Movie Reviews

Opinion: The troubling message behind altering girls’ yearbook photos to hide their cleavage

In crude digital editing, black bars or cut-and-paste swatches of the teens’ attire were clumsily patched across the chests of dozens of girls pictured in the Bartram Trail High School yearbook. This was apparently done to prevent even the possibility of their showing cleavage. The students found out about these unreasonable changes — reportedly made by a staffer serving as yearbook coordinator — when the books were released this week and they searched out their photos.

Some parents and students objected. “You’re telling my daughter that she should be ashamed of that part of her body, that she should be covering it up,” one mother said. In a statement to CNN, St. Johns County School District Superintendent Tim Forson seemed to indicate he hadn’t seen this coming. “There has never been an intent to embarrass or shame any student for the clothes that they wear. Unfortunately, we are learning a valuable lesson in the importance of process and understanding that the intent is not always the result.”

Well, yes. Perhaps it’s time for these educators to study up.

For many teenagers, the high school yearbook is an important and very special memento. It is a place for memories of academic achievements, athletic successes, inside jokes, moments with friends. It offers a physical record of a year in their young lives — a piece of personal history. In this case, it also a record of a larger history that women have struggled against for centuries: enduring misogyny.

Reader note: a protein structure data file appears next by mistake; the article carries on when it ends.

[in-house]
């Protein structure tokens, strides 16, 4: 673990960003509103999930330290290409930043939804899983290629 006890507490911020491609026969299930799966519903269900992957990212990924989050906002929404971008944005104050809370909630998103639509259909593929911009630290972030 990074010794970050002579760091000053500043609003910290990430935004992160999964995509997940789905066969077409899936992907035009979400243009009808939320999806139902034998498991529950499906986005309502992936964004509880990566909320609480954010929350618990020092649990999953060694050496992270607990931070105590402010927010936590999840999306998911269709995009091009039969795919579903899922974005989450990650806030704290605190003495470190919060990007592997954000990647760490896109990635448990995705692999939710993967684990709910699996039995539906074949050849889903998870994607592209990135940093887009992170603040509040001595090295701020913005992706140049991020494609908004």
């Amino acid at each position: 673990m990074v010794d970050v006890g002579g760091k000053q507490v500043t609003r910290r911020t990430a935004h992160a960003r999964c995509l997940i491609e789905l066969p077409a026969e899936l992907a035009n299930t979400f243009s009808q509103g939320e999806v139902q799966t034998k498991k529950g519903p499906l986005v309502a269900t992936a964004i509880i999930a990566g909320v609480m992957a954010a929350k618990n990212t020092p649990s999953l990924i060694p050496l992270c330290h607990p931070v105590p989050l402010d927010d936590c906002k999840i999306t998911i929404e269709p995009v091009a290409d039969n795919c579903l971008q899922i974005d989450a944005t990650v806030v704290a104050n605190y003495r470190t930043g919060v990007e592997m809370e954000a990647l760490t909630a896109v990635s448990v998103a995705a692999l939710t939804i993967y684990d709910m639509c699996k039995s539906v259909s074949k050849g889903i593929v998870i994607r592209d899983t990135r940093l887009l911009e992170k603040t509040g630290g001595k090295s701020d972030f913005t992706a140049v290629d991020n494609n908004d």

“The yearbook coordinator made the decision to edit the photos based on her assessment that the females were not in dress code,” a district spokeswoman said in an email to CNN.
Student dress codes, in general, have been a matter of debate in recent years, with many arguing that policies that disproportionately address girls attire can perpetuate or even encourage discrimination against female students. The dress code at Bartram Trail High, a public school in the St. Johns County School District, offers general rules for both boys and girls, including restrictions on the lengths of skirts (no more than four inches above the top of the knee) and a ban on bare shoulders. In this general section of its code of conduct, it is noted, clothing that is “immodest” and “revealing” is prohibited.

Another section just for girls reiterates the no-bare-shoulders rule, warning that tops must not be “revealing or distracting,” and limits the amount of makeup girls are permitted to wear. There is a list for boys, but it’s shorter. Notably, the words “revealing” or “distracting” do not appear.

This is, of course, an obvious imbalance and one that would seem to perpetuate a culture of victim-blaming by punishing the (witting or unwitting) distractor and not the distracted. Dress codes that place more emphasis on what girls can’t wear, and why, teach both girls and boys to oversexualize girls and helps them internalize early on the idea that any girl who defies the rules will be responsible for the behaviors others have in reaction to it.